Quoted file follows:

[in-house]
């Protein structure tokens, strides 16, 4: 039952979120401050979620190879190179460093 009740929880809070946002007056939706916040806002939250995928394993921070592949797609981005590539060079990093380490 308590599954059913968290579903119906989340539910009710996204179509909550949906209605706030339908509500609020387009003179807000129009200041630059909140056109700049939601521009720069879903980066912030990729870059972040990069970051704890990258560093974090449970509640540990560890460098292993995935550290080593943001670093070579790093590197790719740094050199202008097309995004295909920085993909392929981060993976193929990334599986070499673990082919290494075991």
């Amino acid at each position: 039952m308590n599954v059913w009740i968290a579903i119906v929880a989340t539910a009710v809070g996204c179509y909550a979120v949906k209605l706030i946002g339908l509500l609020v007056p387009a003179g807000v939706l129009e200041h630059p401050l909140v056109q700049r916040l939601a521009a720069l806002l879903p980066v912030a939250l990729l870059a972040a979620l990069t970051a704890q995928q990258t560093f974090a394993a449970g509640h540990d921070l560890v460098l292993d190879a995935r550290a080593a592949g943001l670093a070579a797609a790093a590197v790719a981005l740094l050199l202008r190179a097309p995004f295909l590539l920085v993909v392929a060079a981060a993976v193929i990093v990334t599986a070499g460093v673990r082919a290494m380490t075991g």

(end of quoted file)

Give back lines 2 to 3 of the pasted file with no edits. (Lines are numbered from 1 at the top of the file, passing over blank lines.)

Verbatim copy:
């Protein structure tokens, strides 16, 4: 039952979120401050979620190879190179460093 009740929880809070946002007056939706916040806002939250995928394993921070592949797609981005590539060079990093380490 308590599954059913968290579903119906989340539910009710996204179509909550949906209605706030339908509500609020387009003179807000129009200041630059909140056109700049939601521009720069879903980066912030990729870059972040990069970051704890990258560093974090449970509640540990560890460098292993995935550290080593943001670093070579790093590197790719740094050199202008097309995004295909920085993909392929981060993976193929990334599986070499673990082919290494075991």
């Amino acid at each position: 039952m308590n599954v059913w009740i968290a579903i119906v929880a989340t539910a009710v809070g996204c179509y909550a979120v949906k209605l706030i946002g339908l509500l609020v007056p387009a003179g807000v939706l129009e200041h630059p401050l909140v056109q700049r916040l939601a521009a720069l806002l879903p980066v912030a939250l990729l870059a972040a979620l990069t970051a704890q995928q990258t560093f974090a394993a449970g509640h540990d921070l560890v460098l292993d190879a995935r550290a080593a592949g943001l670093a070579a797609a790093a590197v790719a981005l740094l050199l202008r190179a097309p995004f295909l590539l920085v993909v392929a060079a981060a993976v193929i990093v990334t599986a070499g460093v673990r082919a290494m380490t075991g």